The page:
SOURCE / ECONOMY
Ant Group among fintech firms to clean up online banking services as regulation tightens
Published: Dec 18, 2020 10:03 PM

Photo taken on Oct. 26, 2020 shows Ant Group logo on the buildings of Hangzhou headquarters in Hangzhou, east China's Zhejiang Province. (VCG)



Chinese financial technology (fintech) firms are scrambling to shut down certain online banking services that could potentially be targeted by tighter regulations as part of Chinese regulators' recent campaign to crack down on illegal activities in the online financial sector and address potential risks.

Fintech giant Ant Group confirmed on Friday that it has "proactively" taken down some online deposit services from its platforms in accordance with regulatory requirements for the internet deposit industry, according to a statement carried by various media outlets.

However, existing clients are still able to view the services on their mobile phones and their businesses would not be impacted, according to the statement. 

Other online banking services providers, including JD Finance and Du Xiaoman Financial, still have listings for internet deposit services on their platforms; however, the number of such services has reportedly dropped significantly.

JD Finance, the fintech arm of the e-commerce giant JD.com only has 36 deposit services compared to 91 in November, while the number of deposit services offered by Du Xiaoman, operated by search engine giant Baidu, dropped to 21 from 38 in November, according to financial news website cls.cn on Friday.

The swift action by the fintech firms followed increasing signs from top regulatory officials in recent days to tighten regulations for the online deposit industry, as part of the country's broad push to root out financial risks.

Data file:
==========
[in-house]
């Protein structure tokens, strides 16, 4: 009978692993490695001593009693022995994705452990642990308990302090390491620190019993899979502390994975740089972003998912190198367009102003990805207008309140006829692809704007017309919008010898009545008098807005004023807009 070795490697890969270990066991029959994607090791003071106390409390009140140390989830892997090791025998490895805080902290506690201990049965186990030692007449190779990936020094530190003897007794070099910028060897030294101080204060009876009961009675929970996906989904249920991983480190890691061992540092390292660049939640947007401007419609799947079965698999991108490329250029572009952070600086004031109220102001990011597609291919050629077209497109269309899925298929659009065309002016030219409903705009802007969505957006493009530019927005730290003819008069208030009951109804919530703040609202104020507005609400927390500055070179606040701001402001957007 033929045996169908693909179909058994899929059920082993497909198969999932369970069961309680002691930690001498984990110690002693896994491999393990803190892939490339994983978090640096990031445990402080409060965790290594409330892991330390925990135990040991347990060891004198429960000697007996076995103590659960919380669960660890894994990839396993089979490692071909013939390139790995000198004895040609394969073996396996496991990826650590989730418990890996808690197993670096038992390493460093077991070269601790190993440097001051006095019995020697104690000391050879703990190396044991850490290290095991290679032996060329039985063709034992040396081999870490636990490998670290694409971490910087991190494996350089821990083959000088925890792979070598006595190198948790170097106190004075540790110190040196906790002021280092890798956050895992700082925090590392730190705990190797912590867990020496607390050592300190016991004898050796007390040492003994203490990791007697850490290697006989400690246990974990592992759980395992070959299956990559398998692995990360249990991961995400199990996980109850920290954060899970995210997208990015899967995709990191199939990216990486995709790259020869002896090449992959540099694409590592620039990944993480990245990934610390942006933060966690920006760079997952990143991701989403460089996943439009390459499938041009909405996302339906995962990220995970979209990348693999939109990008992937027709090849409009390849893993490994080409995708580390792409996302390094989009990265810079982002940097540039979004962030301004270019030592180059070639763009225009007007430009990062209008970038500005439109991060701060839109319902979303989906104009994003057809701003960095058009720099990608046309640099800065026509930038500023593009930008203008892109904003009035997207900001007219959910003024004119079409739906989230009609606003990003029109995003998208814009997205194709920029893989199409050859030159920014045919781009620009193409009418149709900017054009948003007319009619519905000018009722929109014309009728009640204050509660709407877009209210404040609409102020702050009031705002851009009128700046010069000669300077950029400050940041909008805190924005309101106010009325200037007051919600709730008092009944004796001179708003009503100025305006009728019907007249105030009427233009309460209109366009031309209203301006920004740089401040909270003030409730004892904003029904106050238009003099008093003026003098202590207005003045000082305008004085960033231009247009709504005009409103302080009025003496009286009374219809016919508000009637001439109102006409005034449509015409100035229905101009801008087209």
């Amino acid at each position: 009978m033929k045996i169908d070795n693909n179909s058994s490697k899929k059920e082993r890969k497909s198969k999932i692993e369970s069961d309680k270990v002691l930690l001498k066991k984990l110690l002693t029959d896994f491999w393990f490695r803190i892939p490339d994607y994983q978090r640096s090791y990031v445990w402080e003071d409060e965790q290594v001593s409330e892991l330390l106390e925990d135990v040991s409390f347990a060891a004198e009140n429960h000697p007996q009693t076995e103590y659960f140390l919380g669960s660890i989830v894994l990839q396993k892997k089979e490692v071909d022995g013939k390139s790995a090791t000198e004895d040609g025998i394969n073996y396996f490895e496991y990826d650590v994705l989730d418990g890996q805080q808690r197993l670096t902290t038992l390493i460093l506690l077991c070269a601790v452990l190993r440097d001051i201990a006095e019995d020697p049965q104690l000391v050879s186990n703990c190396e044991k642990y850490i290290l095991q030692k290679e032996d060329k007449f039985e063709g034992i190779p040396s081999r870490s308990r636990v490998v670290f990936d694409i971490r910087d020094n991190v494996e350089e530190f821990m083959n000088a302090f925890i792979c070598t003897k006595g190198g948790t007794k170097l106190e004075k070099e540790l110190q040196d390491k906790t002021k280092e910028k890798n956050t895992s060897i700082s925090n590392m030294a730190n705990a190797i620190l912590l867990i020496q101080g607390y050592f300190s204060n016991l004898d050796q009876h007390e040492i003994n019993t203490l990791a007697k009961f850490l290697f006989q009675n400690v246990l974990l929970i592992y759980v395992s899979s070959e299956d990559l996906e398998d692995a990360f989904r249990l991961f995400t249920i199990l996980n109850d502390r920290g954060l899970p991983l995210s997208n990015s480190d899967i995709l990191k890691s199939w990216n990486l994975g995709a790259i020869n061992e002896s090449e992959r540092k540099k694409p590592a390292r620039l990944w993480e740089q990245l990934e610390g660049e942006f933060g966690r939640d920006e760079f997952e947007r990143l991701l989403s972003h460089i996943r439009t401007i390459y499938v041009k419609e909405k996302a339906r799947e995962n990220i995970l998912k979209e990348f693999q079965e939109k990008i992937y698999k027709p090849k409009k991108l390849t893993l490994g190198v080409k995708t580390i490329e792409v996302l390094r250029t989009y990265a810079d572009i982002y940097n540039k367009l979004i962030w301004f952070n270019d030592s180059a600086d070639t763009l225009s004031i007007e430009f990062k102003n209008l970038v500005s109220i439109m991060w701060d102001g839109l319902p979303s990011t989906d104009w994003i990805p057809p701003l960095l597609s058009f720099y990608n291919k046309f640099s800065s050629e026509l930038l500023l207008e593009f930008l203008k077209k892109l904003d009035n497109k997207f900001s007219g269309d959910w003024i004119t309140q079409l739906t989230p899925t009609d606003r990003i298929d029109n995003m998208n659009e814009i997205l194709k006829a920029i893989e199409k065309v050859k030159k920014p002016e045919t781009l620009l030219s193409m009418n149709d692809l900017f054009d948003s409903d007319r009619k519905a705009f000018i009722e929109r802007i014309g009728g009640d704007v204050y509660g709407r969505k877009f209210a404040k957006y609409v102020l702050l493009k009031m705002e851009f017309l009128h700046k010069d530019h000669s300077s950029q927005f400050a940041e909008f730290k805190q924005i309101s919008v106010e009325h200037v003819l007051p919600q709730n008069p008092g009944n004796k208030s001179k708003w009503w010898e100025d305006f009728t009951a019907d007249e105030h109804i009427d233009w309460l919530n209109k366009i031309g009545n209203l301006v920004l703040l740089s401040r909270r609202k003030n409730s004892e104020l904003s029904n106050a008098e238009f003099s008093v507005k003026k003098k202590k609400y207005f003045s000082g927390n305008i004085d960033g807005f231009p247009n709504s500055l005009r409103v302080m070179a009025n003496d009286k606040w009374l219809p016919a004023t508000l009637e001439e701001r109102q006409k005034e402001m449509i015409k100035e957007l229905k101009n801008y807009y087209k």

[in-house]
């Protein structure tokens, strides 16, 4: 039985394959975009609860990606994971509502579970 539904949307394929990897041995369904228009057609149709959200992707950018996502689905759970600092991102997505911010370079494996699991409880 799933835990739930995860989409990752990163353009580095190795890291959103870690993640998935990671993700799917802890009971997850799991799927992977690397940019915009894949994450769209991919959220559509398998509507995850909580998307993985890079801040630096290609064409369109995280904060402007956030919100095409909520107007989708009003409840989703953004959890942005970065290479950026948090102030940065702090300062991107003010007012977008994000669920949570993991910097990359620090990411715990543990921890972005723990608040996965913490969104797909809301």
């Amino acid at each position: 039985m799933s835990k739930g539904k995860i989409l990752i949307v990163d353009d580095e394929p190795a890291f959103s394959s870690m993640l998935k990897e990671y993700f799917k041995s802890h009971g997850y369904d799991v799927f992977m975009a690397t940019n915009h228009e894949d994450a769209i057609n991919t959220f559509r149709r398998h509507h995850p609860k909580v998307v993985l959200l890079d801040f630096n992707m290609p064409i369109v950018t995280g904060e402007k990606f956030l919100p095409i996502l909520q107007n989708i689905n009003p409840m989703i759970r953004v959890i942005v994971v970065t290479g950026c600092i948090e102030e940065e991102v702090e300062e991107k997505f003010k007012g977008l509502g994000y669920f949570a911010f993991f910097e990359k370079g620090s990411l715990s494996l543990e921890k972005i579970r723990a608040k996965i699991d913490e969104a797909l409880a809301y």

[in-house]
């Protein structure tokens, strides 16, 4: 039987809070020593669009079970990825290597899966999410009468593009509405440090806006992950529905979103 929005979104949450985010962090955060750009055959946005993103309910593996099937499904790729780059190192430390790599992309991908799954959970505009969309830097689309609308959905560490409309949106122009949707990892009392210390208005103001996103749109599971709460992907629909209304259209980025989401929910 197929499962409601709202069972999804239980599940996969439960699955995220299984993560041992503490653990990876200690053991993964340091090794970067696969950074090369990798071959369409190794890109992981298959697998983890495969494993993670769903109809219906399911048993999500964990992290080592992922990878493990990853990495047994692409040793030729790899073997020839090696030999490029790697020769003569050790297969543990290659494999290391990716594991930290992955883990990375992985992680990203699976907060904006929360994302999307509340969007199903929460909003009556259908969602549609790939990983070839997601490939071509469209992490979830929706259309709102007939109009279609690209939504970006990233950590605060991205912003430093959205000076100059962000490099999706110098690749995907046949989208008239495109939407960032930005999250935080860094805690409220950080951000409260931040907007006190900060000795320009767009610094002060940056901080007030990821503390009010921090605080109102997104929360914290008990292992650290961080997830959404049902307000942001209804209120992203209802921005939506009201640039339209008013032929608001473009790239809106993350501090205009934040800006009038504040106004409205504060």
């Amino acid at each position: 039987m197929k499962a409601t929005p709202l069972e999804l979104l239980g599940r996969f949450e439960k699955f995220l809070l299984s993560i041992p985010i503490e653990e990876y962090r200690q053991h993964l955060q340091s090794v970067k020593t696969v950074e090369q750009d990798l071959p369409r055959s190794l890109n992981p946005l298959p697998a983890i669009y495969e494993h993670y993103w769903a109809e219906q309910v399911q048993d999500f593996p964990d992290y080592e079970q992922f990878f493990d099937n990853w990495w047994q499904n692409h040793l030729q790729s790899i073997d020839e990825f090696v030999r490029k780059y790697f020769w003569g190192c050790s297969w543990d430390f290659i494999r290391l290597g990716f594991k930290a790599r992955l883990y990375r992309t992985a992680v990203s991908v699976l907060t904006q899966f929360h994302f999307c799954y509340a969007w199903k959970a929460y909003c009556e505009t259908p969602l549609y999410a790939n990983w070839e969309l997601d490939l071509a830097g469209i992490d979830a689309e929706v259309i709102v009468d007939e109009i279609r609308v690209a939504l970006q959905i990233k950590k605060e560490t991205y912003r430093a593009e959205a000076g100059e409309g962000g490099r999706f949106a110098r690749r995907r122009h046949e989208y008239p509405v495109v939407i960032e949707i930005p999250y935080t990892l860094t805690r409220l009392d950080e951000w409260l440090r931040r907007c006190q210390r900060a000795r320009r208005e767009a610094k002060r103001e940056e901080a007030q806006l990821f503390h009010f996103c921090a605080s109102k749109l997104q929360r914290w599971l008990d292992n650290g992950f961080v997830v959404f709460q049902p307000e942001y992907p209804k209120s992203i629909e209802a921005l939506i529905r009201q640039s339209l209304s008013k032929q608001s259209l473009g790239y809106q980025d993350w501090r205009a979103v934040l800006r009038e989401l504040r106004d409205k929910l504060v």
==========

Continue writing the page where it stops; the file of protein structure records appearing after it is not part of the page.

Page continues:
The most recent indication for possible tightening regulations for the sector came after a senior official from the People's Bank of China (PBC) criticized the businesses as "illegal financial activities" that are operating without a license, and called for regulations.

Speaking at an online financial forum on Tuesday, Sun Tianqi, head of the financial stability bureau at the PBC, said that many local banks have used the platforms to attract depositors nationwide with high returns and low requirements to ease liquidity stress, but such operations are "illegal financial activities," like driving without a license.

Sun called for regulations and requirements for internet deposits and other financial activities on the internet, and rolled out regulations and laws targeting high-risk actions by banks to attract deposits.

That also followed recent signals from top officials in tightening regulations in the financial sector, particularly the online financial sector, as part of a push to root out financial risks. At a meeting of the Political Bureau of the Communist Party of China Central Committee on December 11, top leaders called for "strengthened antitrust efforts and the prevention of disorderly expansion of capital," according to the Xinhua News Agency.

Dong Dengxin, director of the Finance and Securities Institute at the Wuhan University of Science and Technology, said that the tightening of regulations came at a critical time as the online financial sector has "overthrown" the traditional banks and poses certain risks, albeit its innovative services.

"Innovation is certainly important. However, at some point, regulation must catch up to ensure market security and fairness," Dong told the Global Times on Friday, adding that the move is not aimed at any particular firm or industry, but to ensure China's financial security.


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